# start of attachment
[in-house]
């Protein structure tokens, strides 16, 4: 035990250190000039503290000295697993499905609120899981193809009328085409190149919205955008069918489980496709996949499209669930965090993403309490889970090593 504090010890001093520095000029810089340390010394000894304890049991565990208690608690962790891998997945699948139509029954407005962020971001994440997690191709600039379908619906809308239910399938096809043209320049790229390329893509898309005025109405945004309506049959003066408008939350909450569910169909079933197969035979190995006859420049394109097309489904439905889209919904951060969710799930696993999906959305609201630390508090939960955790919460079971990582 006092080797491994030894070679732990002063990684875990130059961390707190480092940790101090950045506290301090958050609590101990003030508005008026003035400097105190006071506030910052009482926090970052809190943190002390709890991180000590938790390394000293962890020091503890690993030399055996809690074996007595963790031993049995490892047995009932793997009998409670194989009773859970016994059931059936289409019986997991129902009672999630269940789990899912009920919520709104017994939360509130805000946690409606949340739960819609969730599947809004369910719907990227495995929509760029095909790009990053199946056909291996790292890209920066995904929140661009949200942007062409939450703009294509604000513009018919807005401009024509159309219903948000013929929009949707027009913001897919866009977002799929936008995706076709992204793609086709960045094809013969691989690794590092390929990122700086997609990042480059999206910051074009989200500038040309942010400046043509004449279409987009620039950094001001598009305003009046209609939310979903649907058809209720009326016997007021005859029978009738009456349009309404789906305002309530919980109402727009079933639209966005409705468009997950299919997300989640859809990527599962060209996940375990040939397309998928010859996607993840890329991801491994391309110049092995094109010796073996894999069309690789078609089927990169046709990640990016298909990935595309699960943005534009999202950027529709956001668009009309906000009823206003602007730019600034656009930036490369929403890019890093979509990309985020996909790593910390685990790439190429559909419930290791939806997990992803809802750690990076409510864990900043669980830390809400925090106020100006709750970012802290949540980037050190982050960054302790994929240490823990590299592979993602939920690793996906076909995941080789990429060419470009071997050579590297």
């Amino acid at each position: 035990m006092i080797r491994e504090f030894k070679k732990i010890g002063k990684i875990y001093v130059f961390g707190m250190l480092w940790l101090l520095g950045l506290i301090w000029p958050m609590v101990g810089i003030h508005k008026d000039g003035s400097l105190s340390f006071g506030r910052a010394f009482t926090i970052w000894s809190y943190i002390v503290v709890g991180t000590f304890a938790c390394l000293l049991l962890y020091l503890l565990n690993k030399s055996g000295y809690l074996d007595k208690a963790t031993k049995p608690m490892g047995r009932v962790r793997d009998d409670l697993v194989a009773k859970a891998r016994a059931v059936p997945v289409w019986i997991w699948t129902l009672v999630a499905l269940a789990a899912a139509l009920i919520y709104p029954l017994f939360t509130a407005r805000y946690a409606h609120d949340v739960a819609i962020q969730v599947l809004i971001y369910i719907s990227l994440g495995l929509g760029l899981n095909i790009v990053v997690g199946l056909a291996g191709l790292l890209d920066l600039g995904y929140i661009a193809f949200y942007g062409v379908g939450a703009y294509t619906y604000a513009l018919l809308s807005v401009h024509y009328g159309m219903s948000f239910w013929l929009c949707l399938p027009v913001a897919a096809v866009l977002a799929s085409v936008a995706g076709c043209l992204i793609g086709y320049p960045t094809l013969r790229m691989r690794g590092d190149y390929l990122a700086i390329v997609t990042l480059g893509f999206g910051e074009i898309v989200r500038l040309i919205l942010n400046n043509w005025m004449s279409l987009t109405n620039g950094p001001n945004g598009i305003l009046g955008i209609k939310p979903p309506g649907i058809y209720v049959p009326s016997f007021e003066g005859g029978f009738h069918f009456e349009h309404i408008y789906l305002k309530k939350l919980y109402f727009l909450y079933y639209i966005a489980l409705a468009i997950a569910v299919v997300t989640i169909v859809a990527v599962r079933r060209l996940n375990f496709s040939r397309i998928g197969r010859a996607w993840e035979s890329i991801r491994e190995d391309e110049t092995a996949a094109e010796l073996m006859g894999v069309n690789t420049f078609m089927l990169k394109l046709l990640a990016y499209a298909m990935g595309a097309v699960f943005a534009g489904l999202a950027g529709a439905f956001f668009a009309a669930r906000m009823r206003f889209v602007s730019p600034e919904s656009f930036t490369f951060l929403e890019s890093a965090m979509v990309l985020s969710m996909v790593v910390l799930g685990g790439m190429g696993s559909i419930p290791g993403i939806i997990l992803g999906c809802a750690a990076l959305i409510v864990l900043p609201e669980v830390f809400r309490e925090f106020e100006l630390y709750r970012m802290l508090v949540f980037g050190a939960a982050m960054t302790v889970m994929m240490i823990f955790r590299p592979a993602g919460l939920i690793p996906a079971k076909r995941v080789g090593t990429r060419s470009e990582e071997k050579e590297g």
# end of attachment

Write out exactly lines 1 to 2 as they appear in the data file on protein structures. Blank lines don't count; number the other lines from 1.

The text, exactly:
[in-house]
């Protein structure tokens, strides 16, 4: 035990250190000039503290000295697993499905609120899981193809009328085409190149919205955008069918489980496709996949499209669930965090993403309490889970090593 504090010890001093520095000029810089340390010394000894304890049991565990208690608690962790891998997945699948139509029954407005962020971001994440997690191709600039379908619906809308239910399938096809043209320049790229390329893509898309005025109405945004309506049959003066408008939350909450569910169909079933197969035979190995006859420049394109097309489904439905889209919904951060969710799930696993999906959305609201630390508090939960955790919460079971990582 006092080797491994030894070679732990002063990684875990130059961390707190480092940790101090950045506290301090958050609590101990003030508005008026003035400097105190006071506030910052009482926090970052809190943190002390709890991180000590938790390394000293962890020091503890690993030399055996809690074996007595963790031993049995490892047995009932793997009998409670194989009773859970016994059931059936289409019986997991129902009672999630269940789990899912009920919520709104017994939360509130805000946690409606949340739960819609969730599947809004369910719907990227495995929509760029095909790009990053199946056909291996790292890209920066995904929140661009949200942007062409939450703009294509604000513009018919807005401009024509159309219903948000013929929009949707027009913001897919866009977002799929936008995706076709992204793609086709960045094809013969691989690794590092390929990122700086997609990042480059999206910051074009989200500038040309942010400046043509004449279409987009620039950094001001598009305003009046209609939310979903649907058809209720009326016997007021005859029978009738009456349009309404789906305002309530919980109402727009079933639209966005409705468009997950299919997300989640859809990527599962060209996940375990040939397309998928010859996607993840890329991801491994391309110049092995094109010796073996894999069309690789078609089927990169046709990640990016298909990935595309699960943005534009999202950027529709956001668009009309906000009823206003602007730019600034656009930036490369929403890019890093979509990309985020996909790593910390685990790439190429559909419930290791939806997990992803809802750690990076409510864990900043669980830390809400925090106020100006709750970012802290949540980037050190982050960054302790994929240490823990590299592979993602939920690793996906076909995941080789990429060419470009071997050579590297």